In general, a screening tool such as the Foolish 8 system deals indirectly with the question of what kind of small company stocks to buy. It's only natural that the investing process should begin with the concept of buying stocks first; after all, you need to purchase a stock in order to potentially experience all of the well-documented benefits of stock ownership versus other forms of investment.

Learning how to buy stocks is a lot like buying a ticket to get into the investing game. So, it's no wonder that the large majority of "How to Invest" publications tend to deal almost exclusively with the issues related to buying stocks rather than selling them. If there was a book entitled How to Sell Great Stocks, who in the world -- outside of a retail broker -- would want to buy it?

But as in other intellectual pursuits, it is often helpful in investing to invert questions once in a while and look at them from a 180-degree different perspective. Different perspectives may be what make markets, but they are also what make great investors. True insights come from thinking about things in different ways, in ways that are not obvious. So, in the spirit of inversion, we'll start our weekly commentaries on small company investing by addressing the question of when to sell small companies, rather than when to buy them.

Truth be told, the selling question is the harder of the two, which is why I think so little attention is paid to it. Investors have myriad rules of thumb and mental models to govern buying decisions -- focusing on stocks with low price-to-earnings ratios, identifying companies with rising margins, and looking for stocks with high relative strength readings are just a handful of the many common buying strategies. Buying disciplines will be examined in turn, but it is the selling disciplines that interest me most in small cap investing, since they are discussed so infrequently. This might be because straightforward rules of thumb are few and far between when it comes to selling.

That situation doesn't make a whole lot of sense, especially if you are taking a businesslike approach to investing. Businesses make selling decisions from time to time, such as divesting certain operations, selling stakes in joint ventures, and even selling themselves outright in buyout transactions. What selling guidelines do companies use, and how can they be incorporated into an individual investor's repertoire? Maybe reverse-engineering the problem will yield some insights. Just as medical researchers promote general health by studying those who are sick, maybe some insights into buying companies may be revealed by examining when to sell them.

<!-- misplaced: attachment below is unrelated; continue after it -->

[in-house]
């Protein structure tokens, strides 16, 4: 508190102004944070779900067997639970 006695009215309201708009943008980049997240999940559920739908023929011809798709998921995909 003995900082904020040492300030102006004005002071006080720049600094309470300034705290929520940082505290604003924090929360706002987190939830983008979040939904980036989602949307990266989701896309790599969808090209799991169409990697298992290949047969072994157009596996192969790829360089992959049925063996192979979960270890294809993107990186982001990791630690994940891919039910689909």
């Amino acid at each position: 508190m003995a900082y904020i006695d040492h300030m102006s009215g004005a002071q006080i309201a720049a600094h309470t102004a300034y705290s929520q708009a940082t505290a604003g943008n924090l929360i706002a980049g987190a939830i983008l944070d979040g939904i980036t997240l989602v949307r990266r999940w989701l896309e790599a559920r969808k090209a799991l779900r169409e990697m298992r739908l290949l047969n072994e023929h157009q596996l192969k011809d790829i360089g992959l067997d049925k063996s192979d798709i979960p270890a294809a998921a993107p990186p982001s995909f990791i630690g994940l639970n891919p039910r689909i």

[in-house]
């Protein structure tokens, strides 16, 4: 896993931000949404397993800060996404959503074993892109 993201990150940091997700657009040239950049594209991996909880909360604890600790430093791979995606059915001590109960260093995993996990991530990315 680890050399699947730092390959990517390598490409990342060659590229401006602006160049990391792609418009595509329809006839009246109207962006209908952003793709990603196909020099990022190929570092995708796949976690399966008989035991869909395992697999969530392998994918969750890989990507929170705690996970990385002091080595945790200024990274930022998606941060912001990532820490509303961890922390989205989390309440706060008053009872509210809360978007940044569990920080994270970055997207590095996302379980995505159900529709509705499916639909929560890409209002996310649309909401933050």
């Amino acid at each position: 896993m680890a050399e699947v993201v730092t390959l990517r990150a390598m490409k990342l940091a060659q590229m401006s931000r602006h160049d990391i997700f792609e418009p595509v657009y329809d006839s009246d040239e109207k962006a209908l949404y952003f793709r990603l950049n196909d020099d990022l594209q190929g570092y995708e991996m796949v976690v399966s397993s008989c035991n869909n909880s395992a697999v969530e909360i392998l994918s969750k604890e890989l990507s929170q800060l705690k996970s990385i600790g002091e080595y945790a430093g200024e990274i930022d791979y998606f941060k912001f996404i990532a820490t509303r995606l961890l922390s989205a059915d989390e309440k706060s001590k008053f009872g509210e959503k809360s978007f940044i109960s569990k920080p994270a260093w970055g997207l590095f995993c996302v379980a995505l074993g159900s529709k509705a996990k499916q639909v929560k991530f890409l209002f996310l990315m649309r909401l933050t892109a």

In the small company world in particular, firms tend to make selling decisions under two main circumstances -- when the growth prospects or economic returns from the activity in question are no longer attractive, or when a good price is offered. As in most things related to business, there are special "code words" that go along with each of these actions to spin them in the best possible light. When conducting a sale of a slow-growing or low-returning business, companies are likely to describe the sell decision as "shedding a non-core operation" or "getting back to the basics." On the other hand, a sale motivated largely by a good offered price is sometimes termed as "recognizing the most value for shareholders." As the Mary Poppins song goes, a spoonful of sugar makes the medicine go down.

There are various other reasons to sell a business or a portion of a business, but the two themes of deteriorating business quality and receiving a good purchase price tend to show up again and again. In the next few columns, we'll examine the business rationales behind both of these selling decisions and look at some recent small company transactions as examples. With any luck, finding out why businesses are sold will shed some light on how to incorporate a proper and rational sell discipline into a sound small company investing strategy.